This paper addresses the important problem of integrating user communities with their computer systems. The old view of databases envisions a single user with a well formed query about a well understood and well structured collection of data. Just as HCI has evolved from a technical ergonomic level through pyschology to a social collaborative level, so databases are evolving towards taking better account of the communities in which they are embedded, including their shared goals and potential conflicts. The new view emphasizes the social side of sharing, restructuring and distilling information, and helping users help each other in various ways. Such tasks are especially important for huge databases of badly understood, poorly structured data. Thus, designing database systems is far from purely technical, and can easily fail from a lack of understanding the user community's structure and needs. Moreover, successful systems will evolve, because their user's needs (and many other things) will evolve; therefore they should be designed from the beginning to support evolution. Iterative prototyping, user scenarios (more generally "use cases"), usability testing, interviews, etc. are needed. All this was done by Ackerman in moving from his first version of Answer Garden to the second (AG2), which is based on a collection of modules that can be assembled in a variety of ways using Tcl/Tk.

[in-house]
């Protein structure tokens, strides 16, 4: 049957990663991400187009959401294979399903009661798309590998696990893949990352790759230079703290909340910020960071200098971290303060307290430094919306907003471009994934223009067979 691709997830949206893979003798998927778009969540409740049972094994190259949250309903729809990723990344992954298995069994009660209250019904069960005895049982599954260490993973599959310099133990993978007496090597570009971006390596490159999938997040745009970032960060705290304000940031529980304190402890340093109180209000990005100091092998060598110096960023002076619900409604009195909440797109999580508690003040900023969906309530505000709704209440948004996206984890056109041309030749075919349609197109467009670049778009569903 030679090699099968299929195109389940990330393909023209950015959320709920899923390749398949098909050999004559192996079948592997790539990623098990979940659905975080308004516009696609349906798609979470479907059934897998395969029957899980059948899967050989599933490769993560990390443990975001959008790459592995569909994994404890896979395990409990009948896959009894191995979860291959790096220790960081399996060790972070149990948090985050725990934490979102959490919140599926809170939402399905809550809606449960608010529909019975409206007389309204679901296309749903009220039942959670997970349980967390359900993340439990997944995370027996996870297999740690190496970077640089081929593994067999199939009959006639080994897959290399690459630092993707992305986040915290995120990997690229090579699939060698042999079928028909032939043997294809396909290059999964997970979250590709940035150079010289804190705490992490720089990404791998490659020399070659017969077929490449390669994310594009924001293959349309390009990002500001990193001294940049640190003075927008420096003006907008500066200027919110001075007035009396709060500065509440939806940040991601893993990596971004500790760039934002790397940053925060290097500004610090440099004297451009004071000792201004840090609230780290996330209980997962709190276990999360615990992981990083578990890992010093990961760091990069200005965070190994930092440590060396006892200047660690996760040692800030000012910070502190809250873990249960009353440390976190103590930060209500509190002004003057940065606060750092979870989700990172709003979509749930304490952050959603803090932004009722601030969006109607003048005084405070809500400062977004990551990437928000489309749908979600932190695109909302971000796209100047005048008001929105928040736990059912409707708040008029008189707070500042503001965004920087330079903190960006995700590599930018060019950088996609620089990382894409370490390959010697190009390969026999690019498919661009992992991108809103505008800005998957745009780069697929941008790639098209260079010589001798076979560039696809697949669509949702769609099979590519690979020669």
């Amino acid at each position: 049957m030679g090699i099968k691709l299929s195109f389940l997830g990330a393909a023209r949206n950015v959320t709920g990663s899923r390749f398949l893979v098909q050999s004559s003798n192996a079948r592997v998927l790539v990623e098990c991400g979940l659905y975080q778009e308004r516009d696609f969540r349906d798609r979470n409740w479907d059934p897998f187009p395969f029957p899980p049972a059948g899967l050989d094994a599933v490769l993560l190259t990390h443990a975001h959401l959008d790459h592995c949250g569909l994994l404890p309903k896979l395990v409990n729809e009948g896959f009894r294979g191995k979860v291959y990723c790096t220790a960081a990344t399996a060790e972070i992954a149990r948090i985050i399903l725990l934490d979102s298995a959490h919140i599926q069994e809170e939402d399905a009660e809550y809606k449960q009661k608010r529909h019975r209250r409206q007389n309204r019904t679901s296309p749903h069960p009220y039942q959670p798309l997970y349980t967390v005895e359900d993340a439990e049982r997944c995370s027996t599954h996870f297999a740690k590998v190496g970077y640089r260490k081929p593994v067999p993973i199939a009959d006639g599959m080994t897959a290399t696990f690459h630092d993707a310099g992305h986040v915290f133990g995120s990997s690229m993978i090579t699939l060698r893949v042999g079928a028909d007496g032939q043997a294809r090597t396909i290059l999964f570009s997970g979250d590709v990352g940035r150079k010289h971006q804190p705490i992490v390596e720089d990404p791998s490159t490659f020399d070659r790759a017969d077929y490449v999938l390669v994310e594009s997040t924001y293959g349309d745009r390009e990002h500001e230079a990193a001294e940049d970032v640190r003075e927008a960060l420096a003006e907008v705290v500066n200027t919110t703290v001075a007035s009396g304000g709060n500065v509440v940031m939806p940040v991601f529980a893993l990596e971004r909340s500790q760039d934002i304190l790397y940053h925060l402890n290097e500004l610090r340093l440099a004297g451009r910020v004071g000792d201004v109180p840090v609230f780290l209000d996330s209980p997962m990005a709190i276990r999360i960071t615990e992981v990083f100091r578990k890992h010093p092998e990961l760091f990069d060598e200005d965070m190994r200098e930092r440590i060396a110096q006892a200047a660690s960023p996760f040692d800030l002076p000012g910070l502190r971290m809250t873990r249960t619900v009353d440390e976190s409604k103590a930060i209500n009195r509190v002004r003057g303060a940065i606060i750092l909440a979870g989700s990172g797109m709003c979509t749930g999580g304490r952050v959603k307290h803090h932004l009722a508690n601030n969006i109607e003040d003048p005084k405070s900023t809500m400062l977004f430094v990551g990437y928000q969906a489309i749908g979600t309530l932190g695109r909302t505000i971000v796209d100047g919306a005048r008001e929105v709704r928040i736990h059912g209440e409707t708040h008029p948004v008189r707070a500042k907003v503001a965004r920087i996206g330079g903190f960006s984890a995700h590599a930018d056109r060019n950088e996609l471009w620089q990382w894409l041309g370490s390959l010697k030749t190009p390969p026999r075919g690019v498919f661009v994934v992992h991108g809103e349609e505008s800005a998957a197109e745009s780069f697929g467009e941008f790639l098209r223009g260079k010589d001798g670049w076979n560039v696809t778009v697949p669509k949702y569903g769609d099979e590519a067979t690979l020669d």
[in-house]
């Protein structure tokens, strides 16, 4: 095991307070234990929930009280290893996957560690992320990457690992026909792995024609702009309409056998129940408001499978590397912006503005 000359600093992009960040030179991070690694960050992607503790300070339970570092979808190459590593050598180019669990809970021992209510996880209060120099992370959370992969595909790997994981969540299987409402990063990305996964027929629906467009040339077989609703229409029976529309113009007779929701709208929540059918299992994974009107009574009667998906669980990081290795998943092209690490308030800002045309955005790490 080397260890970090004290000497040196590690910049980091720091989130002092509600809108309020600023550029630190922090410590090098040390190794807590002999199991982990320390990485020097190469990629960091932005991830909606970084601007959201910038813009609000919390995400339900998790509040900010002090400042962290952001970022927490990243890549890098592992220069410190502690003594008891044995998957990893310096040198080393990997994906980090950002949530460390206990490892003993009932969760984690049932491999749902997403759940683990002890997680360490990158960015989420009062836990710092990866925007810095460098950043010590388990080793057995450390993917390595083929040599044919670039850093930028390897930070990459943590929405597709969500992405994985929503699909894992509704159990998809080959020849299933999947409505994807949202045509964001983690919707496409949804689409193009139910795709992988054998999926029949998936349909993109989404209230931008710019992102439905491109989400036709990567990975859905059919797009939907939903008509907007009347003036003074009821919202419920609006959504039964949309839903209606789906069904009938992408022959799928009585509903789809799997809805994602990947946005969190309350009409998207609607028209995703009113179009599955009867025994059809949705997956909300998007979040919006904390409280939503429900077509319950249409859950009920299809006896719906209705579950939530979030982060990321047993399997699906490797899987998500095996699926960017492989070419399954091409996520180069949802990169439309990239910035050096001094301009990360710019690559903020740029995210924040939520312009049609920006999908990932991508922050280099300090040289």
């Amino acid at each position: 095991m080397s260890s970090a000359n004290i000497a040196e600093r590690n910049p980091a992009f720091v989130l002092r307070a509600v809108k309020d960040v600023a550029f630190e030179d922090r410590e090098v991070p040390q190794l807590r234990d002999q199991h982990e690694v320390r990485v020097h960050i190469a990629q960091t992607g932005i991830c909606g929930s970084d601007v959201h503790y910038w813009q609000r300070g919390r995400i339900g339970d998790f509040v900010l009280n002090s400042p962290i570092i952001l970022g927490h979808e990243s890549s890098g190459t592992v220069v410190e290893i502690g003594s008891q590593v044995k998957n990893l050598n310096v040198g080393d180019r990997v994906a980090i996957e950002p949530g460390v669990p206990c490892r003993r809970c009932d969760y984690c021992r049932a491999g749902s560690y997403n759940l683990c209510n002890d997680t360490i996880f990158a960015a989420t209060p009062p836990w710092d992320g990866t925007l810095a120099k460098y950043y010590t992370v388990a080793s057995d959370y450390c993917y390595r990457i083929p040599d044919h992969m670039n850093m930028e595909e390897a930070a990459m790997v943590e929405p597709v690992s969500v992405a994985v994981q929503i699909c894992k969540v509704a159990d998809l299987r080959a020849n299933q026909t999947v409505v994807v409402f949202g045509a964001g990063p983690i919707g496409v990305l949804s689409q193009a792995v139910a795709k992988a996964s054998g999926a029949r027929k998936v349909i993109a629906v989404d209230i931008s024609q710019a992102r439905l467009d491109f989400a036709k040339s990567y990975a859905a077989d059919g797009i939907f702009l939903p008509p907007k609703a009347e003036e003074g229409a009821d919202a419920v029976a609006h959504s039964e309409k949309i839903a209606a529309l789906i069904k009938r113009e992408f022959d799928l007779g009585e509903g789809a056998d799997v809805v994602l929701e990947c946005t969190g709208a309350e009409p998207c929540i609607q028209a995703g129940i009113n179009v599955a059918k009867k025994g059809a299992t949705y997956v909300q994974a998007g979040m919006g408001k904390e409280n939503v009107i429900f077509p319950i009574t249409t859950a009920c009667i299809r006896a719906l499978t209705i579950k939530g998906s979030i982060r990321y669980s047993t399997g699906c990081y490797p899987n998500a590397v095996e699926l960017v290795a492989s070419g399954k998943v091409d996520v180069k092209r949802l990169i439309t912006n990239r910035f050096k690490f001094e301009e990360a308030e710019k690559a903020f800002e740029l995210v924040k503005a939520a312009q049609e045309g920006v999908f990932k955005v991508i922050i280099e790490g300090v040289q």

A similar expansion of horizons is happening in many other areas of computer science, as people come more and more to realize that systems exist and must function within a social context, and that they can draw on that context to improve their operation in various ways. Ackerman's reconceptualization of a help system as a collective memory system illustrates the kind of rethinking that is going on in many areas. This trend is highly consistent with recent trends in software engineering, including generic architectures, modularization, libraries of reusable code, plug-ins, etc., with the evolution of HCI, and with the evolution of computer science as a whole. For a commercial example, Amazon.com makes clever use of several forms of collaborative filtering.
Some specific techniques used in AG2 include an answer escalation hierarchy, anonymization, an engine to find experts, a statistics collection service, and support for collaborative authoring. All these have applications in many other areas, though they are far from exhausting the range of potentially useful modules.
A recent dramatic example of a large distributed database system with significant social issues is Napster, which shares MP3 files over the internet. Over its short lifetime, this system has caused severe disruption of several campus computer networks, drawn huge lawsuits from the music industry, and has recently been absorbed by a large media industry conglomerate. However, this is far from the end of the story, since many informal peer-to-peer databases are still operating, and the music industry is being very agressive and paranoid.